U.S. EPA settles with Los Angeles and Vernon, Calif. wholesalers for pesticide violations
Release Date: 09/27/2007
Contact Information: Dean Higuchi 808-541-2711 email@example.com
SAN FRANCISCO – The U.S. Environmental Protection Agency recently settled with Four Seasons General Merchandise, Inc., a Los Angeles, Calif. non-durable goods wholesaler for $24,960 and 26 California Bazar, a Vernon, Calif. company for $9,360 for the alleged sale and distribution of unregistered pesticides, a violation of federal pesticide law.
The EPA alleges that Four Seasons sold the unregistered pesticides Clorox Disinfecta--a Mexican version of Clorox Bleach--and Citronella Incense mosquito coils to retailers in Guam and Calif. on five occasions between August 2006 and March 2007. In addition to the fine, the wholesaler has agreed to return all unused products to the original seller.
The EPA alleges that 26 California Bazar sold the unregistered pyrethroid pesticide, Camping Mosquito Sticks, to Guam retailers on two occasions. In addition to the fine, the company has agreed to cease selling the product.
“Companies must ensure that all products that claim to act as pesticides are registered with the EPA,” said Katherine Taylor, associate director for the EPA Pacific Southwest region’s Communities and Ecosystems Division. “Without the required registration, we have no information on the potential effects of these products, which could result in serious harm to public health and the environment.”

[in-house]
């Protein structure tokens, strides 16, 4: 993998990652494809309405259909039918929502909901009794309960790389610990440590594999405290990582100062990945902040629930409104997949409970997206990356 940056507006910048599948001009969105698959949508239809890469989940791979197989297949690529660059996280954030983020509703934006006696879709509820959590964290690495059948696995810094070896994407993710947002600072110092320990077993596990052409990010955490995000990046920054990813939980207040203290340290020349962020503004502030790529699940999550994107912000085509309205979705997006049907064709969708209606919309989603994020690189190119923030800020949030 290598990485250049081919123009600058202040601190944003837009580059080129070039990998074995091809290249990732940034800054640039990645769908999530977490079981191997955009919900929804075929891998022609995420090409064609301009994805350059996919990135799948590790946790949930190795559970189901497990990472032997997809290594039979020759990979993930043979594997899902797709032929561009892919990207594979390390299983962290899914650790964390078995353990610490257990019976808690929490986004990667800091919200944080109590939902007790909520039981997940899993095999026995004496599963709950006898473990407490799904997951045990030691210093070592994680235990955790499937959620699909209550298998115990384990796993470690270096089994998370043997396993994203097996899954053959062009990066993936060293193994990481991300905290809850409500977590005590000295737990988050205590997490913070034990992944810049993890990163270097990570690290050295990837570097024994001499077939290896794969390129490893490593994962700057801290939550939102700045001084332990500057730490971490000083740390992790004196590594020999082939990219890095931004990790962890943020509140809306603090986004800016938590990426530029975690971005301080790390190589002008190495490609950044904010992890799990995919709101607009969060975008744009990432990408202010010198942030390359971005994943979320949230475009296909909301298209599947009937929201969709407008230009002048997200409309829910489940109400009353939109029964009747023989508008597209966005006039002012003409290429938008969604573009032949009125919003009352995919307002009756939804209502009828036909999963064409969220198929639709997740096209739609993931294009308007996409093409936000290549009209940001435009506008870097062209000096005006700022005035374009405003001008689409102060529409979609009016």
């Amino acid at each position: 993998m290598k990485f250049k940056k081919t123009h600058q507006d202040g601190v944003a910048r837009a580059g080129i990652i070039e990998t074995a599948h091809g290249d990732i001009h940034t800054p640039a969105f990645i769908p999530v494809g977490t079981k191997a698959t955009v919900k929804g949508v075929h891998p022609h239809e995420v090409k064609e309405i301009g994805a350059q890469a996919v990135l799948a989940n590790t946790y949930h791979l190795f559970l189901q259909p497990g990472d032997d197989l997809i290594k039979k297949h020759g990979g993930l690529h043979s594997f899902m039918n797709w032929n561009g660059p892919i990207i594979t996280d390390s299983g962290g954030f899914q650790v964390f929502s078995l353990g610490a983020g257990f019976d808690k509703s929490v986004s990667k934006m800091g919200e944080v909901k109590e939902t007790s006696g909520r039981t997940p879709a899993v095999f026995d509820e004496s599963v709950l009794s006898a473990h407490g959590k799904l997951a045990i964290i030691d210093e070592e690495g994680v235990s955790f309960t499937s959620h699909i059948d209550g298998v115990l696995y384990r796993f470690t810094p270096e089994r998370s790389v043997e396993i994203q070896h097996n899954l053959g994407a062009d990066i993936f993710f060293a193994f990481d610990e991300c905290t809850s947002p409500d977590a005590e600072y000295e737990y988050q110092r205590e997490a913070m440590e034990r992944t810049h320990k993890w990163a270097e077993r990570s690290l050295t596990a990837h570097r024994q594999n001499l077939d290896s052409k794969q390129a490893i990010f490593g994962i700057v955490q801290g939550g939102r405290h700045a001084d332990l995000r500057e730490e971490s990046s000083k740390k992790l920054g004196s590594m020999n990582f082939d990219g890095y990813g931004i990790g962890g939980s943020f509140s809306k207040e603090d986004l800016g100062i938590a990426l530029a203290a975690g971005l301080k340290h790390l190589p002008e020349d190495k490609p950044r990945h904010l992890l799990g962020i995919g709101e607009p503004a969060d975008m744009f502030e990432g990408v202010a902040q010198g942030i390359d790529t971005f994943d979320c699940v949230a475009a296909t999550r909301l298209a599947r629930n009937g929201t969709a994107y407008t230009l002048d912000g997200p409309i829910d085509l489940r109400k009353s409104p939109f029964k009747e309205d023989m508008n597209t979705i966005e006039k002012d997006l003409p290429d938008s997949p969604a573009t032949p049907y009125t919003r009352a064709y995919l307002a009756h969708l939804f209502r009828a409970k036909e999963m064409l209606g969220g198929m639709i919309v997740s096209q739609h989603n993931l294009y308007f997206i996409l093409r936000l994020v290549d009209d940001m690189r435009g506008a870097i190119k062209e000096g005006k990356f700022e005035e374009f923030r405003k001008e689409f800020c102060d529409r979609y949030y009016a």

The alleged violations at Four Seasons were discovered during inspections performed by the California Department of Pesticide Regulation and the Guam Environmental Protection Agency. The alleged violations at 26 California Bazar were found by Guam EPA inspectors. The federal pesticide law governs sale and distribution of pesticides in Guam, a U.S. trust territory.
Before selling or distributing any pesticide in the United States, companies must register the pesticide with the EPA. The sale or distribution of a pesticide that has not been registered with the EPA is a violation of federal pesticide law, which requires registration of pesticides and pesticide-production facilities. These requirements protect public health and the environment by ensuring safe and consistent production and distribution of pesticides.
For more information on what types of products are regulated as pesticides under the federal law, please visit: http://www.epa.gov/pesticides/about/index.htm
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